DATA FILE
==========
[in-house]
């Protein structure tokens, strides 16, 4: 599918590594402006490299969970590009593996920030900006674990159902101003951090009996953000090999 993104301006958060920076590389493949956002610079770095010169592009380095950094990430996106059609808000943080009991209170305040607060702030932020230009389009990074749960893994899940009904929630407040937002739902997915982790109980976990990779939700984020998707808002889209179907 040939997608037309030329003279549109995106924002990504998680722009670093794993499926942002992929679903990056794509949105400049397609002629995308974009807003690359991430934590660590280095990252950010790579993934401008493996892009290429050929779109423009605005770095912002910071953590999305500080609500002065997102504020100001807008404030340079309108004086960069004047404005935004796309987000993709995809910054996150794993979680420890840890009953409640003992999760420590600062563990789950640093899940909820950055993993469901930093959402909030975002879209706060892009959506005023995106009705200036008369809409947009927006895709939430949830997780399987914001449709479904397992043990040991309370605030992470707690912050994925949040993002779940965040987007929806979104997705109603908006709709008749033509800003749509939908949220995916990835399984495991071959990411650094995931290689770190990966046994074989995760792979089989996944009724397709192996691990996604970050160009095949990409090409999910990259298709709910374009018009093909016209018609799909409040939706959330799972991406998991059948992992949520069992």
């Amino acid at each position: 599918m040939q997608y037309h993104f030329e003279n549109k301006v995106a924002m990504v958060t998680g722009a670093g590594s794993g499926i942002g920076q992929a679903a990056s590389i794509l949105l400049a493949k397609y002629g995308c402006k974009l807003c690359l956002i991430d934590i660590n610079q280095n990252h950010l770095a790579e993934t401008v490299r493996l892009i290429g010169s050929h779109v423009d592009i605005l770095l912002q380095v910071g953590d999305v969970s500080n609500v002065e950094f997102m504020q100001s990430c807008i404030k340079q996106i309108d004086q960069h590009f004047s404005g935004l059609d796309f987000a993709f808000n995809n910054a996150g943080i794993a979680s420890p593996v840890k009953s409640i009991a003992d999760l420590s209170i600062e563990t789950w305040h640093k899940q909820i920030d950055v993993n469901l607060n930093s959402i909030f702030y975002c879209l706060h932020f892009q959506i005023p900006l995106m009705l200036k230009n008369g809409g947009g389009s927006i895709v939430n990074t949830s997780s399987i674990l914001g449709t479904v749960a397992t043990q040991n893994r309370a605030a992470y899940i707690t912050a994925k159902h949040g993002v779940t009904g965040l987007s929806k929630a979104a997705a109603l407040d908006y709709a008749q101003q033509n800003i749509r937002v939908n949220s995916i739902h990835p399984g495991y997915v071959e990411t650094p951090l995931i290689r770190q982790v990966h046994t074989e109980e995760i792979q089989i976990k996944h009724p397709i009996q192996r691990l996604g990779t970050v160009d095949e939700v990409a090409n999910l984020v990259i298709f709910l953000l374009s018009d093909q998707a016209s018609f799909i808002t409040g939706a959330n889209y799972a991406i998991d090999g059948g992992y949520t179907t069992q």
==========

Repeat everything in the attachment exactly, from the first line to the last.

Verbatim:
[in-house]
């Protein structure tokens, strides 16, 4: 599918590594402006490299969970590009593996920030900006674990159902101003951090009996953000090999 993104301006958060920076590389493949956002610079770095010169592009380095950094990430996106059609808000943080009991209170305040607060702030932020230009389009990074749960893994899940009904929630407040937002739902997915982790109980976990990779939700984020998707808002889209179907 040939997608037309030329003279549109995106924002990504998680722009670093794993499926942002992929679903990056794509949105400049397609002629995308974009807003690359991430934590660590280095990252950010790579993934401008493996892009290429050929779109423009605005770095912002910071953590999305500080609500002065997102504020100001807008404030340079309108004086960069004047404005935004796309987000993709995809910054996150794993979680420890840890009953409640003992999760420590600062563990789950640093899940909820950055993993469901930093959402909030975002879209706060892009959506005023995106009705200036008369809409947009927006895709939430949830997780399987914001449709479904397992043990040991309370605030992470707690912050994925949040993002779940965040987007929806979104997705109603908006709709008749033509800003749509939908949220995916990835399984495991071959990411650094995931290689770190990966046994074989995760792979089989996944009724397709192996691990996604970050160009095949990409090409999910990259298709709910374009018009093909016209018609799909409040939706959330799972991406998991059948992992949520069992």
């Amino acid at each position: 599918m040939q997608y037309h993104f030329e003279n549109k301006v995106a924002m990504v958060t998680g722009a670093g590594s794993g499926i942002g920076q992929a679903a990056s590389i794509l949105l400049a493949k397609y002629g995308c402006k974009l807003c690359l956002i991430d934590i660590n610079q280095n990252h950010l770095a790579e993934t401008v490299r493996l892009i290429g010169s050929h779109v423009d592009i605005l770095l912002q380095v910071g953590d999305v969970s500080n609500v002065e950094f997102m504020q100001s990430c807008i404030k340079q996106i309108d004086q960069h590009f004047s404005g935004l059609d796309f987000a993709f808000n995809n910054a996150g943080i794993a979680s420890p593996v840890k009953s409640i009991a003992d999760l420590s209170i600062e563990t789950w305040h640093k899940q909820i920030d950055v993993n469901l607060n930093s959402i909030f702030y975002c879209l706060h932020f892009q959506i005023p900006l995106m009705l200036k230009n008369g809409g947009g389009s927006i895709v939430n990074t949830s997780s399987i674990l914001g449709t479904v749960a397992t043990q040991n893994r309370a605030a992470y899940i707690t912050a994925k159902h949040g993002v779940t009904g965040l987007s929806k929630a979104a997705a109603l407040d908006y709709a008749q101003q033509n800003i749509r937002v939908n949220s995916i739902h990835p399984g495991y997915v071959e990411t650094p951090l995931i290689r770190q982790v990966h046994t074989e109980e995760i792979q089989i976990k996944h009724p397709i009996q192996r691990l996604g990779t970050v160009d095949e939700v990409a090409n999910l984020v990259i298709f709910l953000l374009s018009d093909q998707a016209s018609f799909i808002t409040g939706a959330n889209y799972a991406i998991d090999g059948g992992y949520t179907t069992q």